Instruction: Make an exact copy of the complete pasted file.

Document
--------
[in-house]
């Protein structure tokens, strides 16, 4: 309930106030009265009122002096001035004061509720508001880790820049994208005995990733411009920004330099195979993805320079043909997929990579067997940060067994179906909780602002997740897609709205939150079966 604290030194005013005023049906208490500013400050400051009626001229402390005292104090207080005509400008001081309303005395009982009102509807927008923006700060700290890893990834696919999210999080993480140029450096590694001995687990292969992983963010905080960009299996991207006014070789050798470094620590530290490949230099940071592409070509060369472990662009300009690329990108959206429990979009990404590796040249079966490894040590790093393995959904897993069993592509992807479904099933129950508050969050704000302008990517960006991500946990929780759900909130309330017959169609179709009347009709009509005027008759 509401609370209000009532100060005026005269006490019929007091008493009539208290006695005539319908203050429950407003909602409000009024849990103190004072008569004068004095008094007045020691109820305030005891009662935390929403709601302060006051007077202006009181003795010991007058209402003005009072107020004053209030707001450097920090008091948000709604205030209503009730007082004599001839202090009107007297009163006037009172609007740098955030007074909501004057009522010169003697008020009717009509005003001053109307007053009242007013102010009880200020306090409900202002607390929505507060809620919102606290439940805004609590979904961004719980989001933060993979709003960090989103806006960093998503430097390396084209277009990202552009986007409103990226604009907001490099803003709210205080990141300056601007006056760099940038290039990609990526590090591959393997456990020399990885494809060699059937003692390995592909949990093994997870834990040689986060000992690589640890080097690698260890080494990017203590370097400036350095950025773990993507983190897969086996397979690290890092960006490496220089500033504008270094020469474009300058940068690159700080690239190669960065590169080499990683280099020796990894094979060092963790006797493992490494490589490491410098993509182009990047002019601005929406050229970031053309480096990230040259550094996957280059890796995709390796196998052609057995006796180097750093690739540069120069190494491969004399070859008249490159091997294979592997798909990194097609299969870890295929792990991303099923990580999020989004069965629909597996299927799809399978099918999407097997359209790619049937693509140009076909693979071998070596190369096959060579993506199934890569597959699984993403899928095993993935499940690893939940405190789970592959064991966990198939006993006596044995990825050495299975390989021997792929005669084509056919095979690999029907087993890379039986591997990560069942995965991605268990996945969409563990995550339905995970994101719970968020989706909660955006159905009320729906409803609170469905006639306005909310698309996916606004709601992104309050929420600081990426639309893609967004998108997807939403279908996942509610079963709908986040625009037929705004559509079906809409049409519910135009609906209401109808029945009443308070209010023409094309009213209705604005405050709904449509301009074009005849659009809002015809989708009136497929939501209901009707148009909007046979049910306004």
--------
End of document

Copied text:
[in-house]
């Protein structure tokens, strides 16, 4: 309930106030009265009122002096001035004061509720508001880790820049994208005995990733411009920004330099195979993805320079043909997929990579067997940060067994179906909780602002997740897609709205939150079966 604290030194005013005023049906208490500013400050400051009626001229402390005292104090207080005509400008001081309303005395009982009102509807927008923006700060700290890893990834696919999210999080993480140029450096590694001995687990292969992983963010905080960009299996991207006014070789050798470094620590530290490949230099940071592409070509060369472990662009300009690329990108959206429990979009990404590796040249079966490894040590790093393995959904897993069993592509992807479904099933129950508050969050704000302008990517960006991500946990929780759900909130309330017959169609179709009347009709009509005027008759 509401609370209000009532100060005026005269006490019929007091008493009539208290006695005539319908203050429950407003909602409000009024849990103190004072008569004068004095008094007045020691109820305030005891009662935390929403709601302060006051007077202006009181003795010991007058209402003005009072107020004053209030707001450097920090008091948000709604205030209503009730007082004599001839202090009107007297009163006037009172609007740098955030007074909501004057009522010169003697008020009717009509005003001053109307007053009242007013102010009880200020306090409900202002607390929505507060809620919102606290439940805004609590979904961004719980989001933060993979709003960090989103806006960093998503430097390396084209277009990202552009986007409103990226604009907001490099803003709210205080990141300056601007006056760099940038290039990609990526590090591959393997456990020399990885494809060699059937003692390995592909949990093994997870834990040689986060000992690589640890080097690698260890080494990017203590370097400036350095950025773990993507983190897969086996397979690290890092960006490496220089500033504008270094020469474009300058940068690159700080690239190669960065590169080499990683280099020796990894094979060092963790006797493992490494490589490491410098993509182009990047002019601005929406050229970031053309480096990230040259550094996957280059890796995709390796196998052609057995006796180097750093690739540069120069190494491969004399070859008249490159091997294979592997798909990194097609299969870890295929792990991303099923990580999020989004069965629909597996299927799809399978099918999407097997359209790619049937693509140009076909693979071998070596190369096959060579993506199934890569597959699984993403899928095993993935499940690893939940405190789970592959064991966990198939006993006596044995990825050495299975390989021997792929005669084509056919095979690999029907087993890379039986591997990560069942995965991605268990996945969409563990995550339905995970994101719970968020989706909660955006159905009320729906409803609170469905006639306005909310698309996916606004709601992104309050929420600081990426639309893609967004998108997807939403279908996942509610079963709908986040625009037929705004559509079906809409049409519910135009609906209401109808029945009443308070209010023409094309009213209705604005405050709904449509301009074009005849659009809002015809989708009136497929939501209901009707148009909007046979049910306004």